• Warning against Partiality (2:1–13)
  • Faith and Works (2:14–26)
  • The Tongue (3:1–12)
  • The Wisdom from Above (3:13–18)
  • Friendship with the World (4:1–10)
  • Judging a Brother (4:11–12)
  • Warning against Boasting (4:13–17)
  • Warning to the Rich (5:1–6)
  • Patience and Prayer (5:7–20)

Historical context

A 2013 article in the Evangelical Quarterly explores a violent historical background behind the epistle and offers the suggestion that it was indeed written by James, the brother of Jesus, and it was written before AD 62, the year he was killed.[note 1] The 50s saw the growth of turmoil and violence in Roman Judea, as Jews became more and more frustrated with corruption, injustice and poverty. It continued into the 60s, four years before James was killed. War broke out with Rome and would lead to the destruction of Jerusalem and the scattering of the people. The epistle is renowned for exhortations on fighting poverty and caring for the poor in practical ways (1:26–27; 2:1-4; 2:14-19; 5:1-6), standing up for the oppressed (2:1-4; 5:1-6) and not being "like the world" in the way one responds to evil in the world (1:26-27; 2:11; 3:13-18; 4:1-10). Worldly wisdom is rejected and people are exhorted to embrace heavenly wisdom, which includes peacemaking and pursuing righteousness and justice (3:13-18).[48]

This approach sees the epistle as a real letter with a real immediate purpose: to encourage Christian Jews not to revert to violence in their response to injustice and poverty but to stay focused on doing good, staying holy and to embrace the wisdom of heaven, not that of the world.[49]



The epistle contains the following famous passage concerning salvation and justification:

14 What good is it, my brothers, if someone says he has faith but does not have works? Can that faith save him? 15 If a brother or sister is poorly clothed and lacking in daily food, 16 and one of you says to them, “Go in peace, be warmed and filled,” without giving them the things needed for the body, what good is that? 17 So also faith by itself, if it does not have works, is dead. 18 But someone will say, “You have faith and I have works.” Show me your faith apart from your works, and I will show you my faith by my works. 19 You believe that God is one; you do well. Even the demons believe—and shudder! 20 Do you want to be shown, you foolish person, that faith apart from works is useless? 21 Was not Abraham our father justified by works when he offered up his son Isaac on the altar? 22 You see that faith was active along with his works, and faith was completed by his works; 23 and the Scripture was fulfilled that says, “Abraham believed God, and it was counted to him as righteousness”—and he was called a friend of God. 24 You see that a person is justified by works and not by faith alone. 25 And in the same way was not also Rahab the prostitute justified by works when she received the messengers and sent them out by another way? 26 For as the body apart from the spirit is dead, so also faith apart from works is dead.[50]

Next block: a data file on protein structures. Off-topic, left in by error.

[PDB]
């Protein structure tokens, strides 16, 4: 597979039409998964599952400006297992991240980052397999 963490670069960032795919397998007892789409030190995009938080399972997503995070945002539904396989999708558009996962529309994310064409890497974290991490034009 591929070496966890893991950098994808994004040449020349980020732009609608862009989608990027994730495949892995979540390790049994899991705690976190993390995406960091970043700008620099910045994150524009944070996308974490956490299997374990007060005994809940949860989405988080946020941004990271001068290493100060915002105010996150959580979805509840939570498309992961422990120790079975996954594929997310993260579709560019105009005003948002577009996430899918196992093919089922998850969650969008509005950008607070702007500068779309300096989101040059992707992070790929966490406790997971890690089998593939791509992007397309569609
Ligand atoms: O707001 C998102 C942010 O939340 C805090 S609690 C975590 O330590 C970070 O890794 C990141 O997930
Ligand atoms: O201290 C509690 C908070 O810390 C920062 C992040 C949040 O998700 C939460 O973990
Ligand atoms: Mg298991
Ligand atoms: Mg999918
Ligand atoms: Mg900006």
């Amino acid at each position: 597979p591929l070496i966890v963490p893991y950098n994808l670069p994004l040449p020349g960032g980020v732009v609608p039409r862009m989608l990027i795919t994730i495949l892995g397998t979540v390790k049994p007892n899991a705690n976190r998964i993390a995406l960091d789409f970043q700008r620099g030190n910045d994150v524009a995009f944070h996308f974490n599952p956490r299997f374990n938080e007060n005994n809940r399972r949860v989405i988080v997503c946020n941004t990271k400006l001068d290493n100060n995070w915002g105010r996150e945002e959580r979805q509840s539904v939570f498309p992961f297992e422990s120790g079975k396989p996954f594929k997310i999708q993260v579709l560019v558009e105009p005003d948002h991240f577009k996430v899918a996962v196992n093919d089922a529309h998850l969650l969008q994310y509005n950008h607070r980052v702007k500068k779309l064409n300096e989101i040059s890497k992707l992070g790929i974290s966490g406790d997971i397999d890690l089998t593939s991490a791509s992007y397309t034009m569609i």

That passage has been cited in Christian theological debates, especially regarding the doctrine of justification. Gaius Marius Victorinus (4th century) associated James's teaching on works with the heretical Symmachian sect, followers of Symmachus the Ebionite, and openly questioned whether James' teachings were heretical. This passage has also been contrasted with the teachings of Paul the Apostle on justification. Some scholars even believe that the passage is a response to Paul.[51] One issue in the debate is the meaning of the Greek word δικαιόω (dikaiόō) 'render righteous or such as he ought to be',[52] with some among the participants taking the view that James is responding to a misunderstanding of Paul.[53]

Roman Catholicism and Eastern Orthodoxy have historically argued that the passage disproves the doctrine of justification by faith alone (sola fide).[54][55] The early (and many modern) Protestants resolve the apparent conflict between James and Paul regarding faith and works in alternate ways from the Catholics and Orthodox:[56]

Paul was dealing with one kind of error while James was dealing with a different error. The errorists Paul was dealing with were people who said that works of the law were needed to be added to faith in order to help earn God's favor. Paul countered this error by pointing out that salvation was by faith alone apart from deeds of the law (Galatians 2:16; Romans 3:21-22). Paul also taught that saving faith is not dead but alive, showing thanks to God in deeds of love (Galatians 5:6 ['...since in Christ Jesus it is not being circumcised or being uncircumcised that can effect anything - only faith working through love.']). James was dealing with errorists who said that if they had faith they didn't need to show love by a life of faith (James 2:14-17). James countered this error by teaching that faith is alive, showing itself to be so by deeds of love (James 2:18,26). James and Paul both teach that salvation is by faith alone and also that faith is never alone but shows itself to be alive by deeds of love that express a believer's thanks to God for the free gift of salvation by faith in Jesus.[57]

According to Ben Witherington III, differences exist between the Apostle Paul and James, but both used the law of Moses, the teachings of Jesus and other Jewish and non-Jewish sources, and "Paul was not anti-law any more than James was a legalist".[23]:157–158 A more recent article suggests that the current confusion regarding the Epistle of James about faith and works resulted from Augustine of Hippo's anti-Donatist polemic in the early fifth century. [58] This approach reconciles the views of Paul and James on faith and works.

Anointing of the Sick

The epistle is also the chief biblical text for the Anointing of the Sick. James wrote:

14Is anyone among you sick? Let him call for the elders of the church, and let them pray over him, anointing him with oil in the name of the Lord. 15And the prayer of faith will save the one who is sick, and the Lord will raise him up. And if he has committed sins, he will be forgiven.[59]